We soon came across a water cisterns named “Pandav Cisterns”; legend is that it is built by Pandavas.

A wall like structure runs vertically from base to top of the fort. We started climbing parallel to it but as we started slipping,we ascended via this vertical wall.

Chinmay and Swapnil while climbing:

Soon, we reached to remnants of the first entrance gate tucked in between the bastions. Columns of the entrance gate are still intact.

There is nothing much to explore on the fort except few remnants and structures as this fort was being used as the watchtower.

Remnants of Sadar (office):

A temple is being restored or built on the fort. We could not make out of which deity as there was no idol present in the temple.

Dry Water Cistern on the fort:

Remnants of Chunyacha Ghana (Lime Mill):

View seen from the top of the Sadar:

View of Varugad Machi and surrounding mountain range:

While descending, we decided to try the Eastern Route. At first it looked simple and as we started descending, we began to slip. Rishi and Sameer were quite confident and reached to the base very quickly. Chinmay, Swapnil and me were finding it difficult and we gave up the idea of descending from this route and finally decided to descend from the same western side from where we had ascended. Once we reached to the base, we decided to traverse the whole perimeter of the fort and it was quite a good decision as we got to see the fort from quite different angles and also came across few structures on the Machi.

Fort as seen from the northern side:

Chand Khan Kabar:

Soon, we reached to a beautiful and well-maintained temple of Bhairavnath.

Vir Gal in front of the temple:

Bastions on the Machi:

Gate to enter Varugad Machi:

Finally hike was culminated and we decided to perch on the Eastern Side reveling in the sights of rugged ravines .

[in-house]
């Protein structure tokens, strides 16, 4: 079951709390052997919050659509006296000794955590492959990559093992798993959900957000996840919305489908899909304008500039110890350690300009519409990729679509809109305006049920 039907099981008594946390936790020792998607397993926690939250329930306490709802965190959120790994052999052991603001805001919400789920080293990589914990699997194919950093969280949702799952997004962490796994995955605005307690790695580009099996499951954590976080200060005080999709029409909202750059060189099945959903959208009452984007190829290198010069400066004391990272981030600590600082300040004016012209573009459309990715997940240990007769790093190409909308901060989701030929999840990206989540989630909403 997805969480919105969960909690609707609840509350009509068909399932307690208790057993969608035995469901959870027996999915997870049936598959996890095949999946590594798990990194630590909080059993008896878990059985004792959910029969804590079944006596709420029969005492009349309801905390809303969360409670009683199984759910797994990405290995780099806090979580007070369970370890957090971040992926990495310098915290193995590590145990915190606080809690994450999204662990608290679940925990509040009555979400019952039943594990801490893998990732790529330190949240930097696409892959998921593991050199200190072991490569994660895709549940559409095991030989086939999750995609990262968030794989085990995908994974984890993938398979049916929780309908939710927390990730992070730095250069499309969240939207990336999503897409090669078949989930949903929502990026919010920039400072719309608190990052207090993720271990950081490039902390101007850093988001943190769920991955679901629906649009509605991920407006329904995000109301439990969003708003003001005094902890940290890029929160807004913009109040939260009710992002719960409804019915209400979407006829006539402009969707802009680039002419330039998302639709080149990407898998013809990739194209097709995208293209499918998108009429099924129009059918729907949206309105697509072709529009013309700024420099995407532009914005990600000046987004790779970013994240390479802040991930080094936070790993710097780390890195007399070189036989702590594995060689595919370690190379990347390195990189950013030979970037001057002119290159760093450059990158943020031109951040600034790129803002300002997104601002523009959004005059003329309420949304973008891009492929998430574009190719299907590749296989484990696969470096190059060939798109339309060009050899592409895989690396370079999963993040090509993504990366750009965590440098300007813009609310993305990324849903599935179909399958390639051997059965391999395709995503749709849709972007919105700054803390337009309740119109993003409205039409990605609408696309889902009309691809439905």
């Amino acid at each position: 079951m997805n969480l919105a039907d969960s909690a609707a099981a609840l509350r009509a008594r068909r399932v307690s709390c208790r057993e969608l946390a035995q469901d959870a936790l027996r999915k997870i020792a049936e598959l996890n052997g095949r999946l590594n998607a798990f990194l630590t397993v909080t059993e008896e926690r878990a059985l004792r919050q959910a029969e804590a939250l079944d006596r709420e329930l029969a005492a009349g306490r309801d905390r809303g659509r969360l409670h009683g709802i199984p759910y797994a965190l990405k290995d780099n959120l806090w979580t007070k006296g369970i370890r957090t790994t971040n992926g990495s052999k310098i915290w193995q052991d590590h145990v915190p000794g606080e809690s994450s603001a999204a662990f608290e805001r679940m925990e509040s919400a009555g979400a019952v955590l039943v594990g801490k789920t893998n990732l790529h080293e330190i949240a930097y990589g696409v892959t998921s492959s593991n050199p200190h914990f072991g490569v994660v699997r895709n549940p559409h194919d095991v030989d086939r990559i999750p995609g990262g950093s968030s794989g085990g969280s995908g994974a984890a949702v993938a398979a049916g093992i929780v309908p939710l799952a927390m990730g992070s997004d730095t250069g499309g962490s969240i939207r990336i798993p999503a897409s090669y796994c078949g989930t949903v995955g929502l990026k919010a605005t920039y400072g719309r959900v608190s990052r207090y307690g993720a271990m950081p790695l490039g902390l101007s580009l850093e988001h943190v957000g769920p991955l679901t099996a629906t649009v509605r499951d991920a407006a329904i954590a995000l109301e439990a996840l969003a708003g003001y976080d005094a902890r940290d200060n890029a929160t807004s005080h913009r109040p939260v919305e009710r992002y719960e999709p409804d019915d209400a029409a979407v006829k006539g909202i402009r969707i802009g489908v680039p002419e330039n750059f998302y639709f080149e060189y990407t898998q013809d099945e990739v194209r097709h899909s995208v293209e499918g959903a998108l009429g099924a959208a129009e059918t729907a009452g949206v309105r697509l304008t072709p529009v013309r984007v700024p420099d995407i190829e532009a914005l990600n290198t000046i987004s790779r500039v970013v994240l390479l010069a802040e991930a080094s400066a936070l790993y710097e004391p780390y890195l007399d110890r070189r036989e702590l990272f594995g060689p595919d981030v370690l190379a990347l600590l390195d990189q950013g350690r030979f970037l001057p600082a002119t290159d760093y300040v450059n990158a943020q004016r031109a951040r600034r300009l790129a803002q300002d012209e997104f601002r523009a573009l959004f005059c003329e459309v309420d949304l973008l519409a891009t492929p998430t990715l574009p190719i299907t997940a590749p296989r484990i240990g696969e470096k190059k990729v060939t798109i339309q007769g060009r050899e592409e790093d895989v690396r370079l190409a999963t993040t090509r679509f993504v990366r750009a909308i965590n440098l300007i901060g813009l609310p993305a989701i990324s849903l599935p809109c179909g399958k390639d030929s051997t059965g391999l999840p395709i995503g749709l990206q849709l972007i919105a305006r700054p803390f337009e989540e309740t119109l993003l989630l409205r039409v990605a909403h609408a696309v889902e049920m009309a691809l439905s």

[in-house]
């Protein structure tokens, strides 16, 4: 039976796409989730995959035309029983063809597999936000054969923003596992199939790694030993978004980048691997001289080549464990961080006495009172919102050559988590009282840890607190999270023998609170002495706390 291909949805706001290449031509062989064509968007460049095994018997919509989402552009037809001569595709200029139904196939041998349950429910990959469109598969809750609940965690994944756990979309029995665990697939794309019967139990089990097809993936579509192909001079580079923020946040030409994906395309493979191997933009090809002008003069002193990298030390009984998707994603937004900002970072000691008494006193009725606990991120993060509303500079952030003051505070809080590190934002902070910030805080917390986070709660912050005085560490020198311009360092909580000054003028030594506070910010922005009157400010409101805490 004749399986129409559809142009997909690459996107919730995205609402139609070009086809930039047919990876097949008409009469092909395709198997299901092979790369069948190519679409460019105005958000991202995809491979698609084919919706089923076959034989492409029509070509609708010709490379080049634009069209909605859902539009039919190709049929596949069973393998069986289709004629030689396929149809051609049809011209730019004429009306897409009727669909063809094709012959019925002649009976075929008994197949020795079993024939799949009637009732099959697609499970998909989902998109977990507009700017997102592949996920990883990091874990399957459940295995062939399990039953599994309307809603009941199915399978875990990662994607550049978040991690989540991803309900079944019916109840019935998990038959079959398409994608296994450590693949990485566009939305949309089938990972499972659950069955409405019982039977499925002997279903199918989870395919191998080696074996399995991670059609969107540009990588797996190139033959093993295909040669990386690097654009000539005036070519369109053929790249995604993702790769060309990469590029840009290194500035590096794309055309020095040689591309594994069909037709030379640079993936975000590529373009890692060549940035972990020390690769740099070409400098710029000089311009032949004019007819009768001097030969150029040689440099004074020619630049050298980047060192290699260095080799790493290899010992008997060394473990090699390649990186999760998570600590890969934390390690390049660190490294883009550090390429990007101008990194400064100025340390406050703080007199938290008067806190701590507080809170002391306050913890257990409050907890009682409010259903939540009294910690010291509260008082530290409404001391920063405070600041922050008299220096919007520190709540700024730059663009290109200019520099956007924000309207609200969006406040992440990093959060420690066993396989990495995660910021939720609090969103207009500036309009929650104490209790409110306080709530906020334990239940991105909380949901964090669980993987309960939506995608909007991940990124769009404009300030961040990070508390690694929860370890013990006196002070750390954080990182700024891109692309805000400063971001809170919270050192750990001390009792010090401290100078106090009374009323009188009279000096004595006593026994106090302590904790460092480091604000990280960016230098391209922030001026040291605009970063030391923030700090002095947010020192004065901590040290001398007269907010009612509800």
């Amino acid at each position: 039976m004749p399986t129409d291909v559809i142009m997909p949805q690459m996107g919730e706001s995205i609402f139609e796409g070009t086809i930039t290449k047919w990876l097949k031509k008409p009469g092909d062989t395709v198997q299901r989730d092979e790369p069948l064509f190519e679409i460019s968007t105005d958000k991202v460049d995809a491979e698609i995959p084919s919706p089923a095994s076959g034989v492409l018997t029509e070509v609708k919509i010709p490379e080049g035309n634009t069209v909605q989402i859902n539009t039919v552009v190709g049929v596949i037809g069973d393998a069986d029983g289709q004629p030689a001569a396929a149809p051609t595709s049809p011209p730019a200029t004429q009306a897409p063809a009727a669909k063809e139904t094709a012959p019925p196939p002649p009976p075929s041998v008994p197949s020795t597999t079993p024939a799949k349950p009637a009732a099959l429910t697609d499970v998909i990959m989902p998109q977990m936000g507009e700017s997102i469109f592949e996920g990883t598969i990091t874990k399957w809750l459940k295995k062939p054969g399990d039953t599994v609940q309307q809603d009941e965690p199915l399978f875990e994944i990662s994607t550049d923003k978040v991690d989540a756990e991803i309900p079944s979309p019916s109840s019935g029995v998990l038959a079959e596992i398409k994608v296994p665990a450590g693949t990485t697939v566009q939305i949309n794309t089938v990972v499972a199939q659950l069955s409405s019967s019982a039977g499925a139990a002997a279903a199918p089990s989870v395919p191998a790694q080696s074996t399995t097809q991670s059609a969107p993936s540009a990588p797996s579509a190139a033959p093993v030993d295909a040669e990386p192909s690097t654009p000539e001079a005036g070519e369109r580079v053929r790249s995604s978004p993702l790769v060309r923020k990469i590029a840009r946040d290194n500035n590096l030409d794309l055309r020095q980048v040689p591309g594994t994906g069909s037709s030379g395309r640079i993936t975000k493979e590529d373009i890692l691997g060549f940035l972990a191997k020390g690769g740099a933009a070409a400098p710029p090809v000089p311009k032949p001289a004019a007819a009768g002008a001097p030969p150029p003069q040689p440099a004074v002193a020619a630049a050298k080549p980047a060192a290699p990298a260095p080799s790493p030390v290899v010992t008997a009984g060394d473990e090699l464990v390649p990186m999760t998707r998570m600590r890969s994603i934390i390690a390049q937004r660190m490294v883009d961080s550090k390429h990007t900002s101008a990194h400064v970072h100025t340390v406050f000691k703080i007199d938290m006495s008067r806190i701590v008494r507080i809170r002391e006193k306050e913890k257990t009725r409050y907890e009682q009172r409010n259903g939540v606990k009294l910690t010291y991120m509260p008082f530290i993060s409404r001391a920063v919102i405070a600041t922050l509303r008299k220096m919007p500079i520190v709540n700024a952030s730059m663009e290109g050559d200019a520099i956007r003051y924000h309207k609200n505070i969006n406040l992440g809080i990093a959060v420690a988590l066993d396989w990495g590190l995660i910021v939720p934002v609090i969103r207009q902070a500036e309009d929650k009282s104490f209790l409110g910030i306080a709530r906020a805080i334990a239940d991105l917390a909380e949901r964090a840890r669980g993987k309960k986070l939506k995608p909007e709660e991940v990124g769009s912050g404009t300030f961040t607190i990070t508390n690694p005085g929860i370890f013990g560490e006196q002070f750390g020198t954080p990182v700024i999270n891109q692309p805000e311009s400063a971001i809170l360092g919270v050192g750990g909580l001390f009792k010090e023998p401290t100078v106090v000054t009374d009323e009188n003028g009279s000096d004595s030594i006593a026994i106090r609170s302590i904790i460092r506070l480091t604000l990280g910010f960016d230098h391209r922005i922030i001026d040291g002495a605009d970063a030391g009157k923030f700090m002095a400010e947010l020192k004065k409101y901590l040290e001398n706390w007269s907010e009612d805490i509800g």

After spending few blissful moments, it was time to return and we trudged back to the car. While returning back, we again had to worry about the treacherous road but there was no surprise element in it and we were well prepared for it. This time, I asked my trek mates to get down from the car to reduce the burden on the wheels and slowly, negotiated the rocky terrain. Trek mates did not seem bother to walk for some distance and seemed to enjoy themselves.

Soon, we were back in Phaltan and halted for some refreshments. We had tea accompanied by Fruit Cakes brought by Swapnil. Tea was so sumptuous that we ordered it twice.

Soon, we started our journey back to Pune. We wished to return with the same route but we were misled by a person from Phaltan and we almost traveled for 5 kms one way and after realizing that the route was different and with a lot of potholes, we took the decision to return back to Phaltan. Soon, we were on the correct route. Gradually it turned dark and I had to drive till Pune under the glaring lights and blaring horns. We reached safely to Pune around 10 pm.

Travelling for more than 350kms in a day and hiking on two offbeat forts was indeed an achievement and satisfaction was palpable on everyone’s face when we returned back to Pune.

Tips for the hikers:
  • Grade: Easy
  • Stay can be made in Bhairavnath Temple on Varugad Machi.
  • This hike can be combined with Santoshgad, Vardhangad or Mahimangad.
  • Advisable to carry your own food.
  • You can get water on Varugad Machi.
Thank you for reading the blog!

Do visit my home page to easily navigate to my other blogs.

Happy hiking!

Appeal: No litter; no plastic; no wrappers; keep the mother nature clean!

Friday, September 12, 2014

Ghangad - A Majestic Guardian of Ghat routes

"If you know wilderness in the way that you know love, you would be unwilling to let it go.... This is the story of our past and it will be the story of our future." -- Terry Tempest Williams